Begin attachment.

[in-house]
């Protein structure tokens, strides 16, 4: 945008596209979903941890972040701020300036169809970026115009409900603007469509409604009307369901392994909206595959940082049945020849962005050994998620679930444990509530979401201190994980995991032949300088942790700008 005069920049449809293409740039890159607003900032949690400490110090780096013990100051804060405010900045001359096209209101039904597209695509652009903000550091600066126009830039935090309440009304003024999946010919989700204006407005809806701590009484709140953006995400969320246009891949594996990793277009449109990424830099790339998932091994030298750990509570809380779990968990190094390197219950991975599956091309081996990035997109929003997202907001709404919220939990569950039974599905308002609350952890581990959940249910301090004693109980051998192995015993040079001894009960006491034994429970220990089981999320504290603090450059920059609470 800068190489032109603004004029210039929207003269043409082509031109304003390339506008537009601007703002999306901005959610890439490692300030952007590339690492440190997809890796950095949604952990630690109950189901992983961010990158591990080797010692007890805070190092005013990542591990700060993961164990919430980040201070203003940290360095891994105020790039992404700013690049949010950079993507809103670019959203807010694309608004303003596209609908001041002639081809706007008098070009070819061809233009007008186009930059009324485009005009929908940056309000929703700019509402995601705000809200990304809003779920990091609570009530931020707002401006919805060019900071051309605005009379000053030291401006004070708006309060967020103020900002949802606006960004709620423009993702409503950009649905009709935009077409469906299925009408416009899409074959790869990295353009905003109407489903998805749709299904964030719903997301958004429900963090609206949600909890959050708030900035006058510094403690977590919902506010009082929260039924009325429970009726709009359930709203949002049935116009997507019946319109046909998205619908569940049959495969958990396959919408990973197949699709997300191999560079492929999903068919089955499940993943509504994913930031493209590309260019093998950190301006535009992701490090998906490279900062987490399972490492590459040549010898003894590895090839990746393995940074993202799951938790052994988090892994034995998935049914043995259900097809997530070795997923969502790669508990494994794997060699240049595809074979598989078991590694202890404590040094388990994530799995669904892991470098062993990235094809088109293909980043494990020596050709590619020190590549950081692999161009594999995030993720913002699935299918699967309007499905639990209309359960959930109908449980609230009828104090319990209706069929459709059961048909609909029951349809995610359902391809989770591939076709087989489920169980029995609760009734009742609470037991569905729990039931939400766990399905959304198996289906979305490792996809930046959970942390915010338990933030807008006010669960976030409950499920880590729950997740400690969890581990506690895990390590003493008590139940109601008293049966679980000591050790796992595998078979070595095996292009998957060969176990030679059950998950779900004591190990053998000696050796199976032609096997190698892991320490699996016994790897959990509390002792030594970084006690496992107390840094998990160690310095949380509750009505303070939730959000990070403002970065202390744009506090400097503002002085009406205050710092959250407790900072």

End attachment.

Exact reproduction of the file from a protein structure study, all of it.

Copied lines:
[in-house]
């Protein structure tokens, strides 16, 4: 945008596209979903941890972040701020300036169809970026115009409900603007469509409604009307369901392994909206595959940082049945020849962005050994998620679930444990509530979401201190994980995991032949300088942790700008 005069920049449809293409740039890159607003900032949690400490110090780096013990100051804060405010900045001359096209209101039904597209695509652009903000550091600066126009830039935090309440009304003024999946010919989700204006407005809806701590009484709140953006995400969320246009891949594996990793277009449109990424830099790339998932091994030298750990509570809380779990968990190094390197219950991975599956091309081996990035997109929003997202907001709404919220939990569950039974599905308002609350952890581990959940249910301090004693109980051998192995015993040079001894009960006491034994429970220990089981999320504290603090450059920059609470 800068190489032109603004004029210039929207003269043409082509031109304003390339506008537009601007703002999306901005959610890439490692300030952007590339690492440190997809890796950095949604952990630690109950189901992983961010990158591990080797010692007890805070190092005013990542591990700060993961164990919430980040201070203003940290360095891994105020790039992404700013690049949010950079993507809103670019959203807010694309608004303003596209609908001041002639081809706007008098070009070819061809233009007008186009930059009324485009005009929908940056309000929703700019509402995601705000809200990304809003779920990091609570009530931020707002401006919805060019900071051309605005009379000053030291401006004070708006309060967020103020900002949802606006960004709620423009993702409503950009649905009709935009077409469906299925009408416009899409074959790869990295353009905003109407489903998805749709299904964030719903997301958004429900963090609206949600909890959050708030900035006058510094403690977590919902506010009082929260039924009325429970009726709009359930709203949002049935116009997507019946319109046909998205619908569940049959495969958990396959919408990973197949699709997300191999560079492929999903068919089955499940993943509504994913930031493209590309260019093998950190301006535009992701490090998906490279900062987490399972490492590459040549010898003894590895090839990746393995940074993202799951938790052994988090892994034995998935049914043995259900097809997530070795997923969502790669508990494994794997060699240049595809074979598989078991590694202890404590040094388990994530799995669904892991470098062993990235094809088109293909980043494990020596050709590619020190590549950081692999161009594999995030993720913002699935299918699967309007499905639990209309359960959930109908449980609230009828104090319990209706069929459709059961048909609909029951349809995610359902391809989770591939076709087989489920169980029995609760009734009742609470037991569905729990039931939400766990399905959304198996289906979305490792996809930046959970942390915010338990933030807008006010669960976030409950499920880590729950997740400690969890581990506690895990390590003493008590139940109601008293049966679980000591050790796992595998078979070595095996292009998957060969176990030679059950998950779900004591190990053998000696050796199976032609096997190698892991320490699996016994790897959990509390002792030594970084006690496992107390840094998990160690310095949380509750009505303070939730959000990070403002970065202390744009506090400097503002002085009406205050710092959250407790900072």